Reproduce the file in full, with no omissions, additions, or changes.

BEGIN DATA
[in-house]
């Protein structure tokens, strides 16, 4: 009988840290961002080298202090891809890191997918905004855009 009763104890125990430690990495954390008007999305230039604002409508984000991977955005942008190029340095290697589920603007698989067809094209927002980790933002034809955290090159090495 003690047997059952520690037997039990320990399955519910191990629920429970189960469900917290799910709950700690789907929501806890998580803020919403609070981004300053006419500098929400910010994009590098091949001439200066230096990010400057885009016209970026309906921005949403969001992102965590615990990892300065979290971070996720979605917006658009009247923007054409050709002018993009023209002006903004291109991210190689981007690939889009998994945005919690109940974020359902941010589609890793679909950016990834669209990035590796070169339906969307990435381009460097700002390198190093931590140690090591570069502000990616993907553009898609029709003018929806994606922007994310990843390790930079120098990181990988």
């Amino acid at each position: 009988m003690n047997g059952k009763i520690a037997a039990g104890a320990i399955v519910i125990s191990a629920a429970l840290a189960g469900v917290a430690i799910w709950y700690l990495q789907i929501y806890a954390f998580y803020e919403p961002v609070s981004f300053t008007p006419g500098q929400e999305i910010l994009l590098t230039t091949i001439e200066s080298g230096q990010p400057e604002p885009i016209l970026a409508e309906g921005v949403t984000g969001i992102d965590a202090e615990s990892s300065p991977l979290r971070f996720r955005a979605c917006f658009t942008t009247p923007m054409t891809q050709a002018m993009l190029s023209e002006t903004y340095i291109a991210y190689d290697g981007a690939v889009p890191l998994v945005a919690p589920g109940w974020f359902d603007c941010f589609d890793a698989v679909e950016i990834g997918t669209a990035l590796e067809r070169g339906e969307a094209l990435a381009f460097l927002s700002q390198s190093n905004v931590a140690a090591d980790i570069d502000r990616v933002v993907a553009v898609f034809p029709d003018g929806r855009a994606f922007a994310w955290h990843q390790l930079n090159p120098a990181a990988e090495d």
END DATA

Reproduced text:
[in-house]
């Protein structure tokens, strides 16, 4: 009988840290961002080298202090891809890191997918905004855009 009763104890125990430690990495954390008007999305230039604002409508984000991977955005942008190029340095290697589920603007698989067809094209927002980790933002034809955290090159090495 003690047997059952520690037997039990320990399955519910191990629920429970189960469900917290799910709950700690789907929501806890998580803020919403609070981004300053006419500098929400910010994009590098091949001439200066230096990010400057885009016209970026309906921005949403969001992102965590615990990892300065979290971070996720979605917006658009009247923007054409050709002018993009023209002006903004291109991210190689981007690939889009998994945005919690109940974020359902941010589609890793679909950016990834669209990035590796070169339906969307990435381009460097700002390198190093931590140690090591570069502000990616993907553009898609029709003018929806994606922007994310990843390790930079120098990181990988």
């Amino acid at each position: 009988m003690n047997g059952k009763i520690a037997a039990g104890a320990i399955v519910i125990s191990a629920a429970l840290a189960g469900v917290a430690i799910w709950y700690l990495q789907i929501y806890a954390f998580y803020e919403p961002v609070s981004f300053t008007p006419g500098q929400e999305i910010l994009l590098t230039t091949i001439e200066s080298g230096q990010p400057e604002p885009i016209l970026a409508e309906g921005v949403t984000g969001i992102d965590a202090e615990s990892s300065p991977l979290r971070f996720r955005a979605c917006f658009t942008t009247p923007m054409t891809q050709a002018m993009l190029s023209e002006t903004y340095i291109a991210y190689d290697g981007a690939v889009p890191l998994v945005a919690p589920g109940w974020f359902d603007c941010f589609d890793a698989v679909e950016i990834g997918t669209a990035l590796e067809r070169g339906e969307a094209l990435a381009f460097l927002s700002q390198s190093n905004v931590a140690a090591d980790i570069d502000r990616v933002v993907a553009v898609f034809p029709d003018g929806r855009a994606f922007a994310w955290h990843q390790l930079n090159p120098a990181a990988e090495d």